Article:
On display until 9 April at the Mujin-to Production gallery in Tokyo's Koto ward, The other side provides a thorough overview of all these exploits. Though it initially appears to be a breezily slapdash affair in keeping with Chim Pom's devil-may-care aesthetic, the show actually utilizes the gallery's compact space in a well-organized and efficient manner. The centerpiece is a full-size reproduction of the Colonia Libertad tree house, pointedly named the "U.S.A. Visitor Center." A surprisingly roomy shack, it is walled with photos of the items that adorn the original structure, among them a five-dollar bill with Trump's face replacing Lincoln's, and a coyote pelt. The latter alludes not only to the smugglers who guide people across the border from Mexico, but also to a 2014 New York installation, COYOTE, that Ellie was unable to participate in due to her visa travails. (That show was an homage to Joseph Beuys, who spent several days in a room with a live coyote for his 1974 New York performance I Like America and America Likes Me.)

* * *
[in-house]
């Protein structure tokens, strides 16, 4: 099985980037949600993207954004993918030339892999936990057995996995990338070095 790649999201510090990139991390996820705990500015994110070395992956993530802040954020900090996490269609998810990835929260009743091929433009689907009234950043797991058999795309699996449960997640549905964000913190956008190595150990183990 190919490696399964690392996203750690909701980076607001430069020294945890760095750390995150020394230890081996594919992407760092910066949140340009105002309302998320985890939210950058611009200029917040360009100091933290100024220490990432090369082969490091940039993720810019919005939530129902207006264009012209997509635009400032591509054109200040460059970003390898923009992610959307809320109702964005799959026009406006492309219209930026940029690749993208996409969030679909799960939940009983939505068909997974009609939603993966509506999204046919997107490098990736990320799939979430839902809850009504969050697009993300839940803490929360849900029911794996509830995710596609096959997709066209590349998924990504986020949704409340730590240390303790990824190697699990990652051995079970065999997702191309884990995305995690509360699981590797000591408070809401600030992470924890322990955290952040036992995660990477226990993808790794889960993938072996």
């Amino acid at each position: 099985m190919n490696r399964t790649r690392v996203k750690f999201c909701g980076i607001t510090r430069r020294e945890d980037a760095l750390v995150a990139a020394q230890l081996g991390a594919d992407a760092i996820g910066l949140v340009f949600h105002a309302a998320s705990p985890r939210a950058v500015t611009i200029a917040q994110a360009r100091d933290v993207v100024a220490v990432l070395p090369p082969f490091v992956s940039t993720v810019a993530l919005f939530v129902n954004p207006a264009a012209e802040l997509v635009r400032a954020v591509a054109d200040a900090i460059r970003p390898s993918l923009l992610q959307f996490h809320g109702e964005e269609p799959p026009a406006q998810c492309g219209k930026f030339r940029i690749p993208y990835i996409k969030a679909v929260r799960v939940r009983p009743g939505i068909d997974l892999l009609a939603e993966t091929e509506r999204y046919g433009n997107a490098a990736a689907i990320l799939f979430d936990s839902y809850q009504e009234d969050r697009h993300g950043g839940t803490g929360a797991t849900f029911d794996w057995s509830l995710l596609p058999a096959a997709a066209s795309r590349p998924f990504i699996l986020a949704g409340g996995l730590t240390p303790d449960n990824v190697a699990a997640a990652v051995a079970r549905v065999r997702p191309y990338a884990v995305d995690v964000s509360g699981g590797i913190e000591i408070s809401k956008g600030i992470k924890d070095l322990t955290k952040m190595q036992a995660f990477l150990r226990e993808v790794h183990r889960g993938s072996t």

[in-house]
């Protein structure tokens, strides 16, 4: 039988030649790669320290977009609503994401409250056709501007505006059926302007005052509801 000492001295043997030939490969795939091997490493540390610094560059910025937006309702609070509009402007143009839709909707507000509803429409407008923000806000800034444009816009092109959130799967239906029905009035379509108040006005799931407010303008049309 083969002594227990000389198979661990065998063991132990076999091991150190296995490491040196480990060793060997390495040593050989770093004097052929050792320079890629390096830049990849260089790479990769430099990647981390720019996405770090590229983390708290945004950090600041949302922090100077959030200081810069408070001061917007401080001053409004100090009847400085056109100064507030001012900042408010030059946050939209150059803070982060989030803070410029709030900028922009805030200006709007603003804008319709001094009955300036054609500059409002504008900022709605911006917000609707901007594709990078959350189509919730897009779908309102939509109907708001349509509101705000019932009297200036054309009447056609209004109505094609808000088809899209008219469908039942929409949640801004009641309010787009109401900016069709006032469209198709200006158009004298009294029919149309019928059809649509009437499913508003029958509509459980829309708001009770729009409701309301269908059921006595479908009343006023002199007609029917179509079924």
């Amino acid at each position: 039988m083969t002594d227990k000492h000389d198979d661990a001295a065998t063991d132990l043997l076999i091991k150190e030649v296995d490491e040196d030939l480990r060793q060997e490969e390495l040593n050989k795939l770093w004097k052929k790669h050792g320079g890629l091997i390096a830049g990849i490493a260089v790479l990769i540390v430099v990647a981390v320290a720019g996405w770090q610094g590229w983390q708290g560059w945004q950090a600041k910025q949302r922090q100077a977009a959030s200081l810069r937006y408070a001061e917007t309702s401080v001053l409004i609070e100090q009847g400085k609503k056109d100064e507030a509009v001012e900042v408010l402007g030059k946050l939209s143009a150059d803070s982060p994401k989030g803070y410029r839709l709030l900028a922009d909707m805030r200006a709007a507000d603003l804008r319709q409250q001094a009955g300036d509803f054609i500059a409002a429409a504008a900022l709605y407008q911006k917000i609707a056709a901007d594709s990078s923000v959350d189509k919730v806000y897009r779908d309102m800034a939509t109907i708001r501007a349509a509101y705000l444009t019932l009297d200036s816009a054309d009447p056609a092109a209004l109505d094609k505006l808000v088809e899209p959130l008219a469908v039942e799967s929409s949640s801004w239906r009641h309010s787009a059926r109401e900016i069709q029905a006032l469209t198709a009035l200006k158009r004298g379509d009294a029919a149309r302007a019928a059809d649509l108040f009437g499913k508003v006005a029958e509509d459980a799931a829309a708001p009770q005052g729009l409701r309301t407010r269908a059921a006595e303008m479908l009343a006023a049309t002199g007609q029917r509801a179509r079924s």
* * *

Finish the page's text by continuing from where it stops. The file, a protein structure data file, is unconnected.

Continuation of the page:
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Installation view of tree house interior. Chim Pom, "The other side," Mujin-to Production, Tokyo, 2017. Photo: Kenji Morita

The tree house is a pleasant place to sit in, not least because its balcony opens onto a wall-sized video showing the view of the border from the house, as well as the performance of installing the LIBERTAD marker on the other side. Through another window one can watch a video of the digging of the hole that took Ellie down under. In a dark and deliberately claustrophobic closet-like space curtained off from the main room, another video takes the viewer into the hole, where Ellie's running commentary accompanies her own incursion into U.S. territory. Also on display is a plaster cast of the footprints she made there.

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Ellie down the hole, and her footprints on U.S. soil under the wall. Chim Pom, The Grounds, 2017. Photo: Yuki Maeda